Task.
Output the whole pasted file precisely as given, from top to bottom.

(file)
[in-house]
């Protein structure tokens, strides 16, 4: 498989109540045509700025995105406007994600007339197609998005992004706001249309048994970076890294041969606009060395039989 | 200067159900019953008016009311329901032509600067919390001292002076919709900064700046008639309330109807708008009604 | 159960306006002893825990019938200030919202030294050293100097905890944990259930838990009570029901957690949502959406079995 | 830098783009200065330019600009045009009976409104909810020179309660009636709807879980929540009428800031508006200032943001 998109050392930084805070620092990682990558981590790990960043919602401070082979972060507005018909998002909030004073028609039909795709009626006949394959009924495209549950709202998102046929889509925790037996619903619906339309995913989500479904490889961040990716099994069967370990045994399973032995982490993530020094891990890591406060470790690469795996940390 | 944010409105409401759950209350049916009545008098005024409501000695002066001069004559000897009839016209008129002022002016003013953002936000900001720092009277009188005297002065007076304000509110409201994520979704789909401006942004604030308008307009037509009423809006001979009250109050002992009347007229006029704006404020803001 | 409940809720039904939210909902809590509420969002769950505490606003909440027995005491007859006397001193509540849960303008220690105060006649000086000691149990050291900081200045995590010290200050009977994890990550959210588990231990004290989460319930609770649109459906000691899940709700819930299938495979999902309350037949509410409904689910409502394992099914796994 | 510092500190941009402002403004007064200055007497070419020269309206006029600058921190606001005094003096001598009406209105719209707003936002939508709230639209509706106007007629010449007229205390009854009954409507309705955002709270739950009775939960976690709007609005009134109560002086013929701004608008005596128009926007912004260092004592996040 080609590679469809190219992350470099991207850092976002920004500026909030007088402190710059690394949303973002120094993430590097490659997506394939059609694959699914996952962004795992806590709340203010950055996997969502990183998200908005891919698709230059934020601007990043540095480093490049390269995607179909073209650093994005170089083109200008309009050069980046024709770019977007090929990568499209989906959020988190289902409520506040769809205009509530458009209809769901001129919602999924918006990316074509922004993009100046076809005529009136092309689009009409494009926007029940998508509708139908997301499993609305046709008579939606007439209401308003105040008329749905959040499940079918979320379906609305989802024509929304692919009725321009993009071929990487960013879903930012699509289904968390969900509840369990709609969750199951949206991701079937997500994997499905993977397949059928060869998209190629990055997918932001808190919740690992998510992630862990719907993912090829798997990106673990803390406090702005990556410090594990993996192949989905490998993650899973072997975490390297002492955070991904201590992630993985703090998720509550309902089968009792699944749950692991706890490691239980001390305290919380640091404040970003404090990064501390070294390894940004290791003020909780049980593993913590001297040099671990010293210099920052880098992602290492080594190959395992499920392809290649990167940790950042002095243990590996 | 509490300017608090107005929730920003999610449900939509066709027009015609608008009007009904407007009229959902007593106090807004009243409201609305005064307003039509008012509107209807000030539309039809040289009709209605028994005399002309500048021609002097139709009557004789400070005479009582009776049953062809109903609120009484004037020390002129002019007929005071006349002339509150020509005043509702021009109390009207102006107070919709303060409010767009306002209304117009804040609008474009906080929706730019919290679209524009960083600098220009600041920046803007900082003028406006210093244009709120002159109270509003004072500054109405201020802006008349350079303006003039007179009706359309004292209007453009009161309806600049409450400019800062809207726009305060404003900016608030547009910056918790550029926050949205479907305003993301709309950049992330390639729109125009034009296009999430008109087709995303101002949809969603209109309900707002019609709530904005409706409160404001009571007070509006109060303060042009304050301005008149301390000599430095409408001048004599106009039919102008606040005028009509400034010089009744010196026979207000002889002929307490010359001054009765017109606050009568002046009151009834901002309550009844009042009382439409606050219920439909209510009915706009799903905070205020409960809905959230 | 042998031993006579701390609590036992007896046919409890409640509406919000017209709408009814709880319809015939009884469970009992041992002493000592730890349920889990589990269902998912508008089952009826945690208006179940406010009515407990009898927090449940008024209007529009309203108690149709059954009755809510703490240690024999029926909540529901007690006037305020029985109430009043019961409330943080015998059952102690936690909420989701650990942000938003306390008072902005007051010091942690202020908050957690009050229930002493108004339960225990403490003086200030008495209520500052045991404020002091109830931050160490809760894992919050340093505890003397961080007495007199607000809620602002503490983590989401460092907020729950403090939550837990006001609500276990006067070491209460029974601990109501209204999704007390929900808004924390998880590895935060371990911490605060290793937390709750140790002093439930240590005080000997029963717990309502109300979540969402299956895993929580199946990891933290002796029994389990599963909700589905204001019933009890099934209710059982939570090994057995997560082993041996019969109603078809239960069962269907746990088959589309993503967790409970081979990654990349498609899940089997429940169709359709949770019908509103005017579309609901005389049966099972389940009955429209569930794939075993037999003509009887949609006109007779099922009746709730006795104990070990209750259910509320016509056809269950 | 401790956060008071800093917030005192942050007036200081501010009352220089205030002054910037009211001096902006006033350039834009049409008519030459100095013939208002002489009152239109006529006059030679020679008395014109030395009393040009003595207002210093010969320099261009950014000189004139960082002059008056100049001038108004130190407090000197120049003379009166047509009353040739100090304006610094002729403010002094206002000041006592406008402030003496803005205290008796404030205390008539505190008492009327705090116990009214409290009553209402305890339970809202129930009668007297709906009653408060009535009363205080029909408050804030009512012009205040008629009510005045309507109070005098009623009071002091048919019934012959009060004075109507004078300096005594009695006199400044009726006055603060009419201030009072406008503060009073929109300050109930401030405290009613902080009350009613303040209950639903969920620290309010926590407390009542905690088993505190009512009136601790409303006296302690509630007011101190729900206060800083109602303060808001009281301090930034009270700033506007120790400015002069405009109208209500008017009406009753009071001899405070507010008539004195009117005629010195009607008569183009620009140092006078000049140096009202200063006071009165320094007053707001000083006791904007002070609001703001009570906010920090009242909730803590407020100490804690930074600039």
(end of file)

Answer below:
[in-house]
């Protein structure tokens, strides 16, 4: 498989109540045509700025995105406007994600007339197609998005992004706001249309048994970076890294041969606009060395039989 | 200067159900019953008016009311329901032509600067919390001292002076919709900064700046008639309330109807708008009604 | 159960306006002893825990019938200030919202030294050293100097905890944990259930838990009570029901957690949502959406079995 | 830098783009200065330019600009045009009976409104909810020179309660009636709807879980929540009428800031508006200032943001 998109050392930084805070620092990682990558981590790990960043919602401070082979972060507005018909998002909030004073028609039909795709009626006949394959009924495209549950709202998102046929889509925790037996619903619906339309995913989500479904490889961040990716099994069967370990045994399973032995982490993530020094891990890591406060470790690469795996940390 | 944010409105409401759950209350049916009545008098005024409501000695002066001069004559000897009839016209008129002022002016003013953002936000900001720092009277009188005297002065007076304000509110409201994520979704789909401006942004604030308008307009037509009423809006001979009250109050002992009347007229006029704006404020803001 | 409940809720039904939210909902809590509420969002769950505490606003909440027995005491007859006397001193509540849960303008220690105060006649000086000691149990050291900081200045995590010290200050009977994890990550959210588990231990004290989460319930609770649109459906000691899940709700819930299938495979999902309350037949509410409904689910409502394992099914796994 | 510092500190941009402002403004007064200055007497070419020269309206006029600058921190606001005094003096001598009406209105719209707003936002939508709230639209509706106007007629010449007229205390009854009954409507309705955002709270739950009775939960976690709007609005009134109560002086013929701004608008005596128009926007912004260092004592996040 080609590679469809190219992350470099991207850092976002920004500026909030007088402190710059690394949303973002120094993430590097490659997506394939059609694959699914996952962004795992806590709340203010950055996997969502990183998200908005891919698709230059934020601007990043540095480093490049390269995607179909073209650093994005170089083109200008309009050069980046024709770019977007090929990568499209989906959020988190289902409520506040769809205009509530458009209809769901001129919602999924918006990316074509922004993009100046076809005529009136092309689009009409494009926007029940998508509708139908997301499993609305046709008579939606007439209401308003105040008329749905959040499940079918979320379906609305989802024509929304692919009725321009993009071929990487960013879903930012699509289904968390969900509840369990709609969750199951949206991701079937997500994997499905993977397949059928060869998209190629990055997918932001808190919740690992998510992630862990719907993912090829798997990106673990803390406090702005990556410090594990993996192949989905490998993650899973072997975490390297002492955070991904201590992630993985703090998720509550309902089968009792699944749950692991706890490691239980001390305290919380640091404040970003404090990064501390070294390894940004290791003020909780049980593993913590001297040099671990010293210099920052880098992602290492080594190959395992499920392809290649990167940790950042002095243990590996 | 509490300017608090107005929730920003999610449900939509066709027009015609608008009007009904407007009229959902007593106090807004009243409201609305005064307003039509008012509107209807000030539309039809040289009709209605028994005399002309500048021609002097139709009557004789400070005479009582009776049953062809109903609120009484004037020390002129002019007929005071006349002339509150020509005043509702021009109390009207102006107070919709303060409010767009306002209304117009804040609008474009906080929706730019919290679209524009960083600098220009600041920046803007900082003028406006210093244009709120002159109270509003004072500054109405201020802006008349350079303006003039007179009706359309004292209007453009009161309806600049409450400019800062809207726009305060404003900016608030547009910056918790550029926050949205479907305003993301709309950049992330390639729109125009034009296009999430008109087709995303101002949809969603209109309900707002019609709530904005409706409160404001009571007070509006109060303060042009304050301005008149301390000599430095409408001048004599106009039919102008606040005028009509400034010089009744010196026979207000002889002929307490010359001054009765017109606050009568002046009151009834901002309550009844009042009382439409606050219920439909209510009915706009799903905070205020409960809905959230 | 042998031993006579701390609590036992007896046919409890409640509406919000017209709408009814709880319809015939009884469970009992041992002493000592730890349920889990589990269902998912508008089952009826945690208006179940406010009515407990009898927090449940008024209007529009309203108690149709059954009755809510703490240690024999029926909540529901007690006037305020029985109430009043019961409330943080015998059952102690936690909420989701650990942000938003306390008072902005007051010091942690202020908050957690009050229930002493108004339960225990403490003086200030008495209520500052045991404020002091109830931050160490809760894992919050340093505890003397961080007495007199607000809620602002503490983590989401460092907020729950403090939550837990006001609500276990006067070491209460029974601990109501209204999704007390929900808004924390998880590895935060371990911490605060290793937390709750140790002093439930240590005080000997029963717990309502109300979540969402299956895993929580199946990891933290002796029994389990599963909700589905204001019933009890099934209710059982939570090994057995997560082993041996019969109603078809239960069962269907746990088959589309993503967790409970081979990654990349498609899940089997429940169709359709949770019908509103005017579309609901005389049966099972389940009955429209569930794939075993037999003509009887949609006109007779099922009746709730006795104990070990209750259910509320016509056809269950 | 401790956060008071800093917030005192942050007036200081501010009352220089205030002054910037009211001096902006006033350039834009049409008519030459100095013939208002002489009152239109006529006059030679020679008395014109030395009393040009003595207002210093010969320099261009950014000189004139960082002059008056100049001038108004130190407090000197120049003379009166047509009353040739100090304006610094002729403010002094206002000041006592406008402030003496803005205290008796404030205390008539505190008492009327705090116990009214409290009553209402305890339970809202129930009668007297709906009653408060009535009363205080029909408050804030009512012009205040008629009510005045309507109070005098009623009071002091048919019934012959009060004075109507004078300096005594009695006199400044009726006055603060009419201030009072406008503060009073929109300050109930401030405290009613902080009350009613303040209950639903969920620290309010926590407390009542905690088993505190009512009136601790409303006296302690509630007011101190729900206060800083109602303060808001009281301090930034009270700033506007120790400015002069405009109208209500008017009406009753009071001899405070507010008539004195009117005629010195009607008569183009620009140092006078000049140096009202200063006071009165320094007053707001000083006791904007002070609001703001009570906010920090009242909730803590407020100490804690930074600039």